Why did we care? Our losses were final, the case was over, nothing we said or did could reimburse us even partly. But reimbursement was no longer the point. We felt obligated to do something for the rights of homeowners, especially whoever might end up with our old house. The law may not be able to reach men like Cooper, but perhaps something else could: publicity.

On June 23, 1989 I sent a letter to the mayor and council members of the community, telling them what happened, why we had moved, and asking that they not let this sorry episode repeat itself. Also, to clarify any misunderstanding about our reasons for moving I sent a copy to friends living on the street.

My letter alone should have sufficed to ensure that Cooper properly repaired the house, but I realized other people needed to also know. After all, the community might claim it had no responsibility to inspect a used home, or that the legal judgment superseded any local responsibility for the house.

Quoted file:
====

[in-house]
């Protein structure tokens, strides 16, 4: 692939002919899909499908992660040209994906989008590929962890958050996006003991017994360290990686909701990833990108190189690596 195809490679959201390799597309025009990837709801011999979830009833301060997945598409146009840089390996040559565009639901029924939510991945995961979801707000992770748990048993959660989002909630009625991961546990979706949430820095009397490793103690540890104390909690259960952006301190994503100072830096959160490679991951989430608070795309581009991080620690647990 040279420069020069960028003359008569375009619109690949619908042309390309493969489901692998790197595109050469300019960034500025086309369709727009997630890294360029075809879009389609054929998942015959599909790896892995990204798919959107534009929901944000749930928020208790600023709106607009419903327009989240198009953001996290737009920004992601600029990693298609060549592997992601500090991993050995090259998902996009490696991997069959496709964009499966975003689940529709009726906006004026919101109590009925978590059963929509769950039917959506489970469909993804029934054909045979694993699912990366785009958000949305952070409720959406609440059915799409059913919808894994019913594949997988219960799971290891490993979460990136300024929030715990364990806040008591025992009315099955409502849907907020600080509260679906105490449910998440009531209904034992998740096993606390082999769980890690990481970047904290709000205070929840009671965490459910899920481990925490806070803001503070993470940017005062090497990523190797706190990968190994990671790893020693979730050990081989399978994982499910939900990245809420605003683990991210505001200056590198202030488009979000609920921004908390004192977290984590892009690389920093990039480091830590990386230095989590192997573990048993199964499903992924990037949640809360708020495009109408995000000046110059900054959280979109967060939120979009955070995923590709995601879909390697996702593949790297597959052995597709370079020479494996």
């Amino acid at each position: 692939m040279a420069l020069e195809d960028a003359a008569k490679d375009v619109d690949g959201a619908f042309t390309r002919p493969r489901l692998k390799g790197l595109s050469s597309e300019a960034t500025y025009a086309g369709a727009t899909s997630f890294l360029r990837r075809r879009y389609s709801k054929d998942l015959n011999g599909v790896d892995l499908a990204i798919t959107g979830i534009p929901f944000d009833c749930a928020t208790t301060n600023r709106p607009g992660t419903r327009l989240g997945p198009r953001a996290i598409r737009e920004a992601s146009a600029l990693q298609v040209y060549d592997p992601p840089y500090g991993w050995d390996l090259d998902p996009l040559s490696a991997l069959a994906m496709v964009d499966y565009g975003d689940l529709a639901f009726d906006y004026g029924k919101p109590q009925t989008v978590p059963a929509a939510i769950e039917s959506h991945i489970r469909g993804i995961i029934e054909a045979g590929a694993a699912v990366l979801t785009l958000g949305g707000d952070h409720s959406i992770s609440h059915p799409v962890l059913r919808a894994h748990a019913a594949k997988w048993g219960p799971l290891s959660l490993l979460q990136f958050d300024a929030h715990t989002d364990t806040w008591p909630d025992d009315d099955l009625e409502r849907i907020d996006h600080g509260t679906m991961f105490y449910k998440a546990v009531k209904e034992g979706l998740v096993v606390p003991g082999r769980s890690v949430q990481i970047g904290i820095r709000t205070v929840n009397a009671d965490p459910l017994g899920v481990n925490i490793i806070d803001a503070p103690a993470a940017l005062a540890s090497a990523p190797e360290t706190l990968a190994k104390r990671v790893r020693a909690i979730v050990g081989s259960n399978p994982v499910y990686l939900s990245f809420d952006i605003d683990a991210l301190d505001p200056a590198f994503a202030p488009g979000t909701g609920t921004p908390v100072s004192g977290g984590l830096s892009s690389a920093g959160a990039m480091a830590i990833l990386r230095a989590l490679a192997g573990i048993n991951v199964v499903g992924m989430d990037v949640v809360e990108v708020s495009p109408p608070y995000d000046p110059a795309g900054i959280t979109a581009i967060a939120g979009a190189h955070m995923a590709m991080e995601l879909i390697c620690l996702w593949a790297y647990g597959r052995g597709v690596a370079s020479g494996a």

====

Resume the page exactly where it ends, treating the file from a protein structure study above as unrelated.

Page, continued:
I also sent a copy of the letter and the Judge's written opinion to the Cleveland Plain Dealer and two suburban papers. The reaction was quicker than expected, almost immediate. Shortly after we moved out we were phoned by a widely-read columnist for the Plain Dealer, and also by reporters for the suburban weeklies. The PD's story is the one quoted at the beginning of this section. The column ends:

For the three years the Martins lived in their new home, not a day went by that they weren't reminded of what a disaster it was. Worse yet, they took a financial bath in their legal victory...The Martins won, all right, but they're at least $155,000 poorer for their victory.

...They've also written a book about their dream-house experience...They can call it "Nightmare on [- - - -] Lane."